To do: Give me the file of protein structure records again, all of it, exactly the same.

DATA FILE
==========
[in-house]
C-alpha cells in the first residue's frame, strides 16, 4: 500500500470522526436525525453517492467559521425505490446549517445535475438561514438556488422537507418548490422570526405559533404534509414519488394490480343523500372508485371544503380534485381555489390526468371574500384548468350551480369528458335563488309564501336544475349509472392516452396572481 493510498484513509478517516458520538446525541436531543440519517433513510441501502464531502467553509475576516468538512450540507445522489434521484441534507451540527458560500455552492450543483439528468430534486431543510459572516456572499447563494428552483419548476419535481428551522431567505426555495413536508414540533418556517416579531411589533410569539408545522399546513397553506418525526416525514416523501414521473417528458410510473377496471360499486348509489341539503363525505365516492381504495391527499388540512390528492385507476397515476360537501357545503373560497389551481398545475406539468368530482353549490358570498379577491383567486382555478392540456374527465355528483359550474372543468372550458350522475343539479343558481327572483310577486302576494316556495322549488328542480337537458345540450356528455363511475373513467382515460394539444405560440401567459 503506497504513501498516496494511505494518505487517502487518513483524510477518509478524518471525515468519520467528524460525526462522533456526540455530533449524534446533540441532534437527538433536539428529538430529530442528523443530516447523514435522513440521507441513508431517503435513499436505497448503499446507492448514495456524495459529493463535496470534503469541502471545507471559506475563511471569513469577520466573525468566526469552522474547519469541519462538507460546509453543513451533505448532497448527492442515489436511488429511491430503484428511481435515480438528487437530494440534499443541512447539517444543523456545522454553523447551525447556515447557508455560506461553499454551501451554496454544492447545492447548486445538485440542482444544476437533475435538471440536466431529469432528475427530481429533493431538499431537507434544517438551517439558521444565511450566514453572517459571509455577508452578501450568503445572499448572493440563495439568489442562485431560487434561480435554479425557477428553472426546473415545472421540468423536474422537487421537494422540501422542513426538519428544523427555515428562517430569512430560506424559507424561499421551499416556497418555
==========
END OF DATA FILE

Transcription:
[in-house]
C-alpha cells in the first residue's frame, strides 16, 4: 500500500470522526436525525453517492467559521425505490446549517445535475438561514438556488422537507418548490422570526405559533404534509414519488394490480343523500372508485371544503380534485381555489390526468371574500384548468350551480369528458335563488309564501336544475349509472392516452396572481 493510498484513509478517516458520538446525541436531543440519517433513510441501502464531502467553509475576516468538512450540507445522489434521484441534507451540527458560500455552492450543483439528468430534486431543510459572516456572499447563494428552483419548476419535481428551522431567505426555495413536508414540533418556517416579531411589533410569539408545522399546513397553506418525526416525514416523501414521473417528458410510473377496471360499486348509489341539503363525505365516492381504495391527499388540512390528492385507476397515476360537501357545503373560497389551481398545475406539468368530482353549490358570498379577491383567486382555478392540456374527465355528483359550474372543468372550458350522475343539479343558481327572483310577486302576494316556495322549488328542480337537458345540450356528455363511475373513467382515460394539444405560440401567459 503506497504513501498516496494511505494518505487517502487518513483524510477518509478524518471525515468519520467528524460525526462522533456526540455530533449524534446533540441532534437527538433536539428529538430529530442528523443530516447523514435522513440521507441513508431517503435513499436505497448503499446507492448514495456524495459529493463535496470534503469541502471545507471559506475563511471569513469577520466573525468566526469552522474547519469541519462538507460546509453543513451533505448532497448527492442515489436511488429511491430503484428511481435515480438528487437530494440534499443541512447539517444543523456545522454553523447551525447556515447557508455560506461553499454551501451554496454544492447545492447548486445538485440542482444544476437533475435538471440536466431529469432528475427530481429533493431538499431537507434544517438551517439558521444565511450566514453572517459571509455577508452578501450568503445572499448572493440563495439568489442562485431560487434561480435554479425557477428553472426546473415545472421540468423536474422537487421537494422540501422542513426538519428544523427555515428562517430569512430560506424559507424561499421551499416556497418555